Quick note: THANKS for all the Venus Retrograde/Direct Comments – Learning SO much! But I digress….
I am a Llewellyn Annuals Author, and Llewellyn Worldwide Ltd. has just published the 2013 Witches’ Companion. On pages 16-28, my article, “Who Heals the Healers?” makes a plea at the end which asks for participation of readers, so this is the blog post that will welcome your comments, ideas, observations, and possible solutions toward this end – and I can hardly wait to see what is said! (Special THANKS to Elysia of Llewellyn who made her own blog post about this article as well!)
While I cannot reproduce the article here due to copyright issues, I can provide a brief summary. First, I talk about my deep personal journey of my realization that there is a clear connection between spiritual belief that reflects nature and balance, and of health and healing philosophy and practices.
I talk about how courageous we need to be in our world today to actually pursue health measures and protocols that in fact match the belief system we embrace; and how it is so easy, due to deliberate mis-education and structure, to get sidetracked from making these choices – not just from society but even our own friends and family who lovingly believe that following this false system, thinking it is also best for us. The risk of pursuing the right thing can often inadvertently cause feelings of alienation, and without knowing better, the apparent conclusion can be paraphrased as, “You’re crazy!”
I then explore some of this unhealthy structure, as well as the benefit to those who would create such a structure (and how they got away with it long before many of us were even born). I explain the aftermath of this, which is that even the leaders of our nature-based spiritual groups out of this conditioning will choose by habit to go outside of their belief system, due to fear.
The question I then pose is:
“If our leaders cannot fully embrace natural healing, how can we have any hope for the seekers looking to embrace natural healing?”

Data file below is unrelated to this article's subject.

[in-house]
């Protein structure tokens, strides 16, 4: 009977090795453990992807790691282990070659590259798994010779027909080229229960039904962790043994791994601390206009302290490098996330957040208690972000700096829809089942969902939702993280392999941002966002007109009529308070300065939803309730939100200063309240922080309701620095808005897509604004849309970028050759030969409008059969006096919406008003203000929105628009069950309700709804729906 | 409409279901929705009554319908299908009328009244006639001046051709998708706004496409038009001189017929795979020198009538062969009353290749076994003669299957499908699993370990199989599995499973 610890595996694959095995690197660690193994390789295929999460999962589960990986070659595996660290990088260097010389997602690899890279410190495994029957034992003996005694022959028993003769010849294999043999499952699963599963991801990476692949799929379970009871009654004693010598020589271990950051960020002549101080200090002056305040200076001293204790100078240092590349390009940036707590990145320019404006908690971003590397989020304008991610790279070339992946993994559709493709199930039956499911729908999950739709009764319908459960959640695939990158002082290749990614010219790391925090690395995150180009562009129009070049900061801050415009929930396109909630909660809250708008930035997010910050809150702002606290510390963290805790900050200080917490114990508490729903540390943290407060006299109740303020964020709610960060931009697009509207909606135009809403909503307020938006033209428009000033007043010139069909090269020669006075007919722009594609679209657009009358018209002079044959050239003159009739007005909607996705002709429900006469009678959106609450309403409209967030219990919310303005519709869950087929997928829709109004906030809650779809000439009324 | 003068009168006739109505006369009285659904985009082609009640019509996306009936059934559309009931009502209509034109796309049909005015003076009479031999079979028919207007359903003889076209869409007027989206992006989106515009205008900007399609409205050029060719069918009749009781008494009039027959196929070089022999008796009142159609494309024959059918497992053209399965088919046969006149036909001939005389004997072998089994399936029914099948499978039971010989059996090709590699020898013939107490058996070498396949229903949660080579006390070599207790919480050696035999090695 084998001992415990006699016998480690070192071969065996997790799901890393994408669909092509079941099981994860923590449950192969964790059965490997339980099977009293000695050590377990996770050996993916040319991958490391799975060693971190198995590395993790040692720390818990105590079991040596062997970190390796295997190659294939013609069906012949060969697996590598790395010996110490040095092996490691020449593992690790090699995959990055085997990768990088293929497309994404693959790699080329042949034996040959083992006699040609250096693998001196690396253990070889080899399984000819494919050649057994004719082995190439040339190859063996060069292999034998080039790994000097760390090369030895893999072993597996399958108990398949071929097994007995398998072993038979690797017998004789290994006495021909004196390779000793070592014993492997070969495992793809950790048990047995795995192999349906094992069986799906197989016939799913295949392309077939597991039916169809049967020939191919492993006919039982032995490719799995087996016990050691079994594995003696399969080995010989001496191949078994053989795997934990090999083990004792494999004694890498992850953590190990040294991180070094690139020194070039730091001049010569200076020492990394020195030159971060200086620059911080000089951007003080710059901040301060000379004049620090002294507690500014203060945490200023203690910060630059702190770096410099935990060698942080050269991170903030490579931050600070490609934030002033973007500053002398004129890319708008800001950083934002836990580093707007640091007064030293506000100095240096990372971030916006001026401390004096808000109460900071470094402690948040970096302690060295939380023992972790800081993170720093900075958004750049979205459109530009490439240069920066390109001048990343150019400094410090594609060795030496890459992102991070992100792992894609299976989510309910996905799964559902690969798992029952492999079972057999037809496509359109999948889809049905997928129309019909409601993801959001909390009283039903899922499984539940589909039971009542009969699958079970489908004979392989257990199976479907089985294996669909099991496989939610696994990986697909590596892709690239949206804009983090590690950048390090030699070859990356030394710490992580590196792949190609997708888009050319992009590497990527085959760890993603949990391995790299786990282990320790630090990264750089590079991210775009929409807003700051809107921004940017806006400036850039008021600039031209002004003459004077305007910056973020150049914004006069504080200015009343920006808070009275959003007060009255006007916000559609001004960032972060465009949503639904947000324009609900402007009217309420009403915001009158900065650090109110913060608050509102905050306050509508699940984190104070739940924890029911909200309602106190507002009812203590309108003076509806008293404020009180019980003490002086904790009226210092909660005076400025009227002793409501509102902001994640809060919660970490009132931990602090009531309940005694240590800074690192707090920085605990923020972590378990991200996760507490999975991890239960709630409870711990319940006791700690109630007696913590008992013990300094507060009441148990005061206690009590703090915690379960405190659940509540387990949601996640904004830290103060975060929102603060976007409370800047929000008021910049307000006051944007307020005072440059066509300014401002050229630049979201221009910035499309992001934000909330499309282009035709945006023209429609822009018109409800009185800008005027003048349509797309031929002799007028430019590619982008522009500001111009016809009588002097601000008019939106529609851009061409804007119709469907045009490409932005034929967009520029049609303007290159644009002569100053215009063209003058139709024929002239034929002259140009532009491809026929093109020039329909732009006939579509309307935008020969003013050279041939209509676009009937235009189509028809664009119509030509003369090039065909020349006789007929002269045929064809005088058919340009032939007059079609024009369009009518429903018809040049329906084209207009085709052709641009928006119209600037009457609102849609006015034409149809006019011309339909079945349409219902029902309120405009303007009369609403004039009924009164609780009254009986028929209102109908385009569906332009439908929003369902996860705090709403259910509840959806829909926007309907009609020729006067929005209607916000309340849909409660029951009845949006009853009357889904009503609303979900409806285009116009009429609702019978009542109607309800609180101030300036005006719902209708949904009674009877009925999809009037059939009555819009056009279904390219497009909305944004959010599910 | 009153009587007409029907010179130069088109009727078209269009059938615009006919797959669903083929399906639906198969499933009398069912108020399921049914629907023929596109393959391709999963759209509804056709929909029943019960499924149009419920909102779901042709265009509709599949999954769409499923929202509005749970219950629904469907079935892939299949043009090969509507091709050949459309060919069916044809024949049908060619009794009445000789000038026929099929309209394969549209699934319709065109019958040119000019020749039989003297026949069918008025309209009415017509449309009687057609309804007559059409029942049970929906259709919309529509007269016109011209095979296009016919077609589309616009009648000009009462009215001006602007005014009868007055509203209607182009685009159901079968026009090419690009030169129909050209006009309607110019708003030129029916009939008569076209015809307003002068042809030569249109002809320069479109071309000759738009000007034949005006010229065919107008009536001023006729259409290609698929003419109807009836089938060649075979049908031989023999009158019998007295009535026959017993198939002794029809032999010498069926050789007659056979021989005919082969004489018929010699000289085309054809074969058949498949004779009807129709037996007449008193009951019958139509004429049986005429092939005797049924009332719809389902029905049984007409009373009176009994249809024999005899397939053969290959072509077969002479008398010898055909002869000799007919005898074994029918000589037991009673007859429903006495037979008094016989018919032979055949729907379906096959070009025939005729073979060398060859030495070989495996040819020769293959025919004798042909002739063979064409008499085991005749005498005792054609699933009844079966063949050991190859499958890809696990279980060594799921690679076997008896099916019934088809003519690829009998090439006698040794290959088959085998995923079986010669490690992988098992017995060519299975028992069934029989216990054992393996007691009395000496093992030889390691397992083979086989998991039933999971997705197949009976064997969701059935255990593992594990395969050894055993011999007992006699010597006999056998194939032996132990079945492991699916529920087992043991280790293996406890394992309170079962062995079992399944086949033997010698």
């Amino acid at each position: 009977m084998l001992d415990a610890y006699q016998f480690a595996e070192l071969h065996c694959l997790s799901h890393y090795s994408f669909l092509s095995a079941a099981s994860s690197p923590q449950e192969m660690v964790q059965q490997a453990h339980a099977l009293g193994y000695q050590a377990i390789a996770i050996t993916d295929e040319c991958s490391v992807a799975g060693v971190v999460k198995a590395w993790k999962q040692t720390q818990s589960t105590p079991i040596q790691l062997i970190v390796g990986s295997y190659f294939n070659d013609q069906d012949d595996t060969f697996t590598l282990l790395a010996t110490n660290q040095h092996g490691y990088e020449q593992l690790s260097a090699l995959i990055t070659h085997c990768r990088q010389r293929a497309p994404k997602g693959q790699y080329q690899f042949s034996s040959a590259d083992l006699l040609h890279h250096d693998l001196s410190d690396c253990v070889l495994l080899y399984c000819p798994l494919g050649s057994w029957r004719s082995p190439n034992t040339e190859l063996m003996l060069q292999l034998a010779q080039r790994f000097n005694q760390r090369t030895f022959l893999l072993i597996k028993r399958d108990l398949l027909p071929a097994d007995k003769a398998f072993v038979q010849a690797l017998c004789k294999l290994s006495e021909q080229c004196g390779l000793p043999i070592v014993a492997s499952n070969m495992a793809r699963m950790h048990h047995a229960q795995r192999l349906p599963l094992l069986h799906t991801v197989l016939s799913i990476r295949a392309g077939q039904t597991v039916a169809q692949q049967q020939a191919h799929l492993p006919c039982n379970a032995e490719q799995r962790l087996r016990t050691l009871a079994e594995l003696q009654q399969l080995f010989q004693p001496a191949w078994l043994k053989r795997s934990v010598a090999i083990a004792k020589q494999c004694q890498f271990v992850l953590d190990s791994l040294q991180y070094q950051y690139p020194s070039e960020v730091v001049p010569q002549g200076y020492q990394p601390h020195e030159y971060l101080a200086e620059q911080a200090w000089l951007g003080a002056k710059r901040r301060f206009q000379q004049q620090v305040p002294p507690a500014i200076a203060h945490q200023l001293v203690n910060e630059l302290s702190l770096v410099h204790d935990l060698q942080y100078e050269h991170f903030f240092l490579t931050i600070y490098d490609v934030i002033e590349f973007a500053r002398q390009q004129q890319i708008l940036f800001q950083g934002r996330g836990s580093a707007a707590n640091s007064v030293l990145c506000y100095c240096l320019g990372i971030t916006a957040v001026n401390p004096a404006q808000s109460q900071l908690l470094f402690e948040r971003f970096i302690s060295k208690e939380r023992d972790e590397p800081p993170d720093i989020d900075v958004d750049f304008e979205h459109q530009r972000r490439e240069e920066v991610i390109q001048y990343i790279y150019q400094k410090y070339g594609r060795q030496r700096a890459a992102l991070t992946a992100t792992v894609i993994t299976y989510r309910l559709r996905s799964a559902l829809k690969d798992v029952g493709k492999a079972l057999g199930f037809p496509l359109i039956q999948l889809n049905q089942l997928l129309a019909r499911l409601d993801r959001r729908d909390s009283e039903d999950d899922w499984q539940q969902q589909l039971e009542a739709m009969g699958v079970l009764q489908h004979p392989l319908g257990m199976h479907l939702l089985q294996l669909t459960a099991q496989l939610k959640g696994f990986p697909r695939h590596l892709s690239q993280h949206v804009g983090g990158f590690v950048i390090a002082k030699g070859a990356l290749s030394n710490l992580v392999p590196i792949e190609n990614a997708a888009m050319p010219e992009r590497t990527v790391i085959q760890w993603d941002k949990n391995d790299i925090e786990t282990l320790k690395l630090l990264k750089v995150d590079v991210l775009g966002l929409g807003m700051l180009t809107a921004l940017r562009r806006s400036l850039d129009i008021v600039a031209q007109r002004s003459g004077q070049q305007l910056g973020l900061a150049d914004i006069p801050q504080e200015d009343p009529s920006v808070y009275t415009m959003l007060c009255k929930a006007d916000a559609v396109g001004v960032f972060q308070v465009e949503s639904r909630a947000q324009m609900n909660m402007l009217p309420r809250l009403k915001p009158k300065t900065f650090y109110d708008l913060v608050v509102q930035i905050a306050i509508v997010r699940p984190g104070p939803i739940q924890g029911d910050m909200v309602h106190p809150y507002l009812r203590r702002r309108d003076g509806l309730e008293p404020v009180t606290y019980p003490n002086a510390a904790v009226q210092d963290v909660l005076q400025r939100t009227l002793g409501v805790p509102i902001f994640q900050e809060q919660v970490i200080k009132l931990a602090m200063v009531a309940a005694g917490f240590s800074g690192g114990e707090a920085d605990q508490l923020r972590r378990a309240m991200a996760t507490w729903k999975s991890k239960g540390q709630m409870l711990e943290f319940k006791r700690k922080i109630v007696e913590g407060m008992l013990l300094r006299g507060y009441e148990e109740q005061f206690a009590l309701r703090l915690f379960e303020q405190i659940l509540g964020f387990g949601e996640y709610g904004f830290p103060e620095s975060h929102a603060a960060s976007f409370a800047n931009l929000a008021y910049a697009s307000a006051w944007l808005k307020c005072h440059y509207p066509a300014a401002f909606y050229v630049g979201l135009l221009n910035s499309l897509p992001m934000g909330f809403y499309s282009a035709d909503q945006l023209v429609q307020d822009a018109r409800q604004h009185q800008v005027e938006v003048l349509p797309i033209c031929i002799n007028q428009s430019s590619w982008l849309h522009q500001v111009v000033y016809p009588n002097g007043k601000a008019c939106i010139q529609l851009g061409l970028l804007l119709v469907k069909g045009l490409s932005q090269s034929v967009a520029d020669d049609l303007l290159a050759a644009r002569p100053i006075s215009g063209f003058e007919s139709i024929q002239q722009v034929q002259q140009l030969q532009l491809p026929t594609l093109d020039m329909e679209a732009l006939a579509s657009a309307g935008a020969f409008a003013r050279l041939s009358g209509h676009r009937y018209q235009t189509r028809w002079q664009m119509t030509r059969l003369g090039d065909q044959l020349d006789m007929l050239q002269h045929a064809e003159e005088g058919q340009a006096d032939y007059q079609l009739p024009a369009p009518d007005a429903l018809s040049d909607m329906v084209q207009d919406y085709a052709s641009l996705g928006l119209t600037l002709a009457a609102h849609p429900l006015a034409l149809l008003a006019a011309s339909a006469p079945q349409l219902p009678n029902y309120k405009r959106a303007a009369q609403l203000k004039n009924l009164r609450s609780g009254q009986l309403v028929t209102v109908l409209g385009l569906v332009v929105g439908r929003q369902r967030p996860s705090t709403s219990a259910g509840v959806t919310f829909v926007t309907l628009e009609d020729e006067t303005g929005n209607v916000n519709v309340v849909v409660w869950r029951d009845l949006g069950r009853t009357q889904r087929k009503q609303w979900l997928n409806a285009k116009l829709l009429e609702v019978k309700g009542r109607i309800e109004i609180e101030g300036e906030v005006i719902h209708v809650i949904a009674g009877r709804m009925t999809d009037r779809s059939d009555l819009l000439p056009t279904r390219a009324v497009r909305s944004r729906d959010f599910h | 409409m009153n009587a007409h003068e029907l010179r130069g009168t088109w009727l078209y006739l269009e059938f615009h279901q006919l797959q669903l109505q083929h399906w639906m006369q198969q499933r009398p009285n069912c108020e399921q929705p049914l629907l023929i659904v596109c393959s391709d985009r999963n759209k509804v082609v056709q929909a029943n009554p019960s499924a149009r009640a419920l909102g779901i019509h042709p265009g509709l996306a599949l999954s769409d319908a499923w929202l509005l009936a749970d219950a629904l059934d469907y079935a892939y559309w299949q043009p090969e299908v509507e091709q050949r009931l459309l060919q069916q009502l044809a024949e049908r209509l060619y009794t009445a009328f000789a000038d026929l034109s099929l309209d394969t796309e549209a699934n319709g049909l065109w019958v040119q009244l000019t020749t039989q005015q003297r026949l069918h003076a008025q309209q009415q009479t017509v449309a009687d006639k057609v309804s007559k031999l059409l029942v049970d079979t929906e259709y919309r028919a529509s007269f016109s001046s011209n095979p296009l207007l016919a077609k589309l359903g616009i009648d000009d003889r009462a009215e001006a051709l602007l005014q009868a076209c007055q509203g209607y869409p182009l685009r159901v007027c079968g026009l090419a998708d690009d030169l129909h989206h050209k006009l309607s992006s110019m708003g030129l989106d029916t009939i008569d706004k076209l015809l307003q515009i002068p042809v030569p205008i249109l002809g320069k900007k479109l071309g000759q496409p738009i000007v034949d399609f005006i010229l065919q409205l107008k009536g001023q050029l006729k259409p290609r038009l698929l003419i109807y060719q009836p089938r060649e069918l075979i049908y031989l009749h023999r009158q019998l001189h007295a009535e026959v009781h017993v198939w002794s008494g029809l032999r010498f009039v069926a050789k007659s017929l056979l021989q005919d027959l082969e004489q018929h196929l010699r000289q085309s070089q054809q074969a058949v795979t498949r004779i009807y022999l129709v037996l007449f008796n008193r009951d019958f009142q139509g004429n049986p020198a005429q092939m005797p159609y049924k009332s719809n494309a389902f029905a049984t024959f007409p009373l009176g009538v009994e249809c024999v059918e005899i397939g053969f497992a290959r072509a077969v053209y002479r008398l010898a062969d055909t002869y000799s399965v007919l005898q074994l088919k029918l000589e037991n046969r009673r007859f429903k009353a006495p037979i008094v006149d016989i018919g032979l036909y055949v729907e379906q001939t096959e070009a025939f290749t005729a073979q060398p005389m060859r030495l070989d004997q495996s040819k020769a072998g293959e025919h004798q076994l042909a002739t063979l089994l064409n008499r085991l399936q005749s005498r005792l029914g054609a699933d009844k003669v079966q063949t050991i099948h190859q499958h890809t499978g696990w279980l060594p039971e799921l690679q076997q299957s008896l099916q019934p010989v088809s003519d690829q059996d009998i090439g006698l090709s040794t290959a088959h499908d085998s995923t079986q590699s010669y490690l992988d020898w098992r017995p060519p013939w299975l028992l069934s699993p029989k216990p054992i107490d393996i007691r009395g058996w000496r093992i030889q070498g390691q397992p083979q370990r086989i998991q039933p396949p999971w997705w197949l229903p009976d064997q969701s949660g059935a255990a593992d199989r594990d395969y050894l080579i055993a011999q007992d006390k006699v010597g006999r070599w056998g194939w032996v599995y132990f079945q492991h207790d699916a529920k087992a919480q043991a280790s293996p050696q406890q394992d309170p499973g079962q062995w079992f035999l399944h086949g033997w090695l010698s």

I then ask a more important question: “How did we get here?”
The laws for the last 150 years in the USA prohibit very important aspects of true healing practices (i.e. the only health care provider allowed to diagnose and to treat disease must be trained and have graduated from the establishment, i.e. an “M.D.” or similar titles from orthodox institutions). While we can try to change the law, attempts have been unsuccessful due to the “backup systems” of the establishment being in place to ensure their continuity and survival in the current paradigm.
Please understand that I am NOT against the existence of orthodox medicine. I completely believe that their services are invaluable toward emergency care and trauma, as well as providing temporary relief toward conditions until deeper care can be provided for chronic conditions. I know that in severe cases, antibiotics can save a life. However, the system is not set up for recovery AFTER these services are rendered. This system of medicine is disease management rather than cure, and is non-natural chemical suppression of disease on nearly all counts. While this may work for the short term, it is not a sustainable method of creating wellness. The failure of this system is not for acute conditions – the failure is for chronic conditions. The fact we are told by doctors as well as textbooks in school, mainstream media, and other sources that we have no other options can make us feel powerless, especially when you consider the fact that laws are in place that support them while thwarting any other way.